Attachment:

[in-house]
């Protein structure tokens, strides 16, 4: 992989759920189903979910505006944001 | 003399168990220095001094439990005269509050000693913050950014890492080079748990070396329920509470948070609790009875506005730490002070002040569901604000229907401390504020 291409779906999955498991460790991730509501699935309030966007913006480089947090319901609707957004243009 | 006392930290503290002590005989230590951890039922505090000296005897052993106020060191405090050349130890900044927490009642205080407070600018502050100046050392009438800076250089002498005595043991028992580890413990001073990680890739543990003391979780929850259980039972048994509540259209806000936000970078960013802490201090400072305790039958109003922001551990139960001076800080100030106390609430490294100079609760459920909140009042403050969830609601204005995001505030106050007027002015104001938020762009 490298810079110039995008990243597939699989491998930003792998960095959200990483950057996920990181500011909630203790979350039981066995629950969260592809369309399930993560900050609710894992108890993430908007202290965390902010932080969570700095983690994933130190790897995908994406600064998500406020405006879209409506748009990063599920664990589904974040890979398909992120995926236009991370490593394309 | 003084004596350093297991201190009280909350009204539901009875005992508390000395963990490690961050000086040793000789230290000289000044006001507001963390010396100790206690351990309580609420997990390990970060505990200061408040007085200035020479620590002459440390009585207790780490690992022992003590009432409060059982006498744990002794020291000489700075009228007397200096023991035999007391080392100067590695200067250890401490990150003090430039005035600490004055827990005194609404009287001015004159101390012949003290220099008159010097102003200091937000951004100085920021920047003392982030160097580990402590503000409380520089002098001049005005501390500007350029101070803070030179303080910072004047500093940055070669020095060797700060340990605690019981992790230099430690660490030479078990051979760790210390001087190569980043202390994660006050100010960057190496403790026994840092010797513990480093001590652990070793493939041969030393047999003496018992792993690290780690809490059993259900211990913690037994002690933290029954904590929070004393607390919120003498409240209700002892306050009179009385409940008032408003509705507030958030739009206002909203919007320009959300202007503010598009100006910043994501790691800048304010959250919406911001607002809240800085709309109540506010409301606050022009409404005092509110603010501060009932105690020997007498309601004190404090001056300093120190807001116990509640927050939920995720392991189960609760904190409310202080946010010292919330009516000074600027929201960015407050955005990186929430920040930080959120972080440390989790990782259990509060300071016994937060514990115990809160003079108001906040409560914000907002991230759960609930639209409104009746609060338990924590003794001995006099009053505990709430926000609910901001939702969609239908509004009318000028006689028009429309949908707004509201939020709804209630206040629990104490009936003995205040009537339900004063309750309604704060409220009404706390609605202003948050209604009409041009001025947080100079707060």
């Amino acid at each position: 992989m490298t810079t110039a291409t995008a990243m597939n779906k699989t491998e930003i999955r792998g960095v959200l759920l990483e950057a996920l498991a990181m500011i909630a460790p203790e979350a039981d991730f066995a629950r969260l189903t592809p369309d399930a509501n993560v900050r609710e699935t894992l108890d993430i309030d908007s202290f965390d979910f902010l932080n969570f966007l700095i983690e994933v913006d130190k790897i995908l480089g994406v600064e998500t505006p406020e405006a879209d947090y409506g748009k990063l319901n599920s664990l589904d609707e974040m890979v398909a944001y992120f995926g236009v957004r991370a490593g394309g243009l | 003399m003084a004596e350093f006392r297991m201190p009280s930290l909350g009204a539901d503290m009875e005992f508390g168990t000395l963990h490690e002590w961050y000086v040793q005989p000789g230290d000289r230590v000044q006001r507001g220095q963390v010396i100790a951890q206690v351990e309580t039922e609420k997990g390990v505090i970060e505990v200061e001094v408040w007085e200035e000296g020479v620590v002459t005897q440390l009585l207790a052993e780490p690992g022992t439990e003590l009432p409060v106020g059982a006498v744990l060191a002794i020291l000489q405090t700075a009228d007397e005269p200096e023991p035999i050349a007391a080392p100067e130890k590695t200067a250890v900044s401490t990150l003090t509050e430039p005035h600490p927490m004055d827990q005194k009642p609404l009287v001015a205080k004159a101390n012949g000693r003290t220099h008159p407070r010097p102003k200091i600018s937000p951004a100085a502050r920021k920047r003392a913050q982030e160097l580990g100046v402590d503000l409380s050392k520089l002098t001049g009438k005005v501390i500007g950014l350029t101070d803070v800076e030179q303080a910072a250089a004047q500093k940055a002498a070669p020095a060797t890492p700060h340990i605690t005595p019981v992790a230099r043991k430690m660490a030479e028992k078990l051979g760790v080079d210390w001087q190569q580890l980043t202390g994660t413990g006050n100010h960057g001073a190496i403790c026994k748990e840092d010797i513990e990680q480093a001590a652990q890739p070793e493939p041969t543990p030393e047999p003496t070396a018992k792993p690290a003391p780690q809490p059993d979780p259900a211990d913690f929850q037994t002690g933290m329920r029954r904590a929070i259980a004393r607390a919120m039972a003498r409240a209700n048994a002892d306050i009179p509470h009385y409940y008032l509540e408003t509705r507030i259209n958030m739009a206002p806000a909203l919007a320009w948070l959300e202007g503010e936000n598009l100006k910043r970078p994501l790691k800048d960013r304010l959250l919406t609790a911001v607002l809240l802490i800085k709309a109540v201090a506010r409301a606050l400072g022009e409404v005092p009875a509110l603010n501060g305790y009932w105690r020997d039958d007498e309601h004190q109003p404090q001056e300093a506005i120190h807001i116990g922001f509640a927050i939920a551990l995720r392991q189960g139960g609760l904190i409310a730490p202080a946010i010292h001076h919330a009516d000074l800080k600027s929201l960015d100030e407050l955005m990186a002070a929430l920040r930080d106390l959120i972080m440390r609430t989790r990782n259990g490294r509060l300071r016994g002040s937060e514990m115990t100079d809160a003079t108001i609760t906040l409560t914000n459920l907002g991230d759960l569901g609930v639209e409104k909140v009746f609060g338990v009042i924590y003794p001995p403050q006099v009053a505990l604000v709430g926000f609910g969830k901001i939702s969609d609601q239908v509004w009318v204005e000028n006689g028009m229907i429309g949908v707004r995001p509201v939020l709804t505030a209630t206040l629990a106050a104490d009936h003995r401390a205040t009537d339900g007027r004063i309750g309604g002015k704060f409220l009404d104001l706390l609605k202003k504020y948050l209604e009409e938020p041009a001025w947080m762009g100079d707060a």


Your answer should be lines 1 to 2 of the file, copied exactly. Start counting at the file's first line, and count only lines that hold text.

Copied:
[in-house]
């Protein structure tokens, strides 16, 4: 992989759920189903979910505006944001 | 003399168990220095001094439990005269509050000693913050950014890492080079748990070396329920509470948070609790009875506005730490002070002040569901604000229907401390504020 291409779906999955498991460790991730509501699935309030966007913006480089947090319901609707957004243009 | 006392930290503290002590005989230590951890039922505090000296005897052993106020060191405090050349130890900044927490009642205080407070600018502050100046050392009438800076250089002498005595043991028992580890413990001073990680890739543990003391979780929850259980039972048994509540259209806000936000970078960013802490201090400072305790039958109003922001551990139960001076800080100030106390609430490294100079609760459920909140009042403050969830609601204005995001505030106050007027002015104001938020762009 490298810079110039995008990243597939699989491998930003792998960095959200990483950057996920990181500011909630203790979350039981066995629950969260592809369309399930993560900050609710894992108890993430908007202290965390902010932080969570700095983690994933130190790897995908994406600064998500406020405006879209409506748009990063599920664990589904974040890979398909992120995926236009991370490593394309 | 003084004596350093297991201190009280909350009204539901009875005992508390000395963990490690961050000086040793000789230290000289000044006001507001963390010396100790206690351990309580609420997990390990970060505990200061408040007085200035020479620590002459440390009585207790780490690992022992003590009432409060059982006498744990002794020291000489700075009228007397200096023991035999007391080392100067590695200067250890401490990150003090430039005035600490004055827990005194609404009287001015004159101390012949003290220099008159010097102003200091937000951004100085920021920047003392982030160097580990402590503000409380520089002098001049005005501390500007350029101070803070030179303080910072004047500093940055070669020095060797700060340990605690019981992790230099430690660490030479078990051979760790210390001087190569980043202390994660006050100010960057190496403790026994840092010797513990480093001590652990070793493939041969030393047999003496018992792993690290780690809490059993259900211990913690037994002690933290029954904590929070004393607390919120003498409240209700002892306050009179009385409940008032408003509705507030958030739009206002909203919007320009959300202007503010598009100006910043994501790691800048304010959250919406911001607002809240800085709309109540506010409301606050022009409404005092509110603010501060009932105690020997007498309601004190404090001056300093120190807001116990509640927050939920995720392991189960609760904190409310202080946010010292919330009516000074600027929201960015407050955005990186929430920040930080959120972080440390989790990782259990509060300071016994937060514990115990809160003079108001906040409560914000907002991230759960609930639209409104009746609060338990924590003794001995006099009053505990709430926000609910901001939702969609239908509004009318000028006689028009429309949908707004509201939020709804209630206040629990104490009936003995205040009537339900004063309750309604704060409220009404706390609605202003948050209604009409041009001025947080100079707060």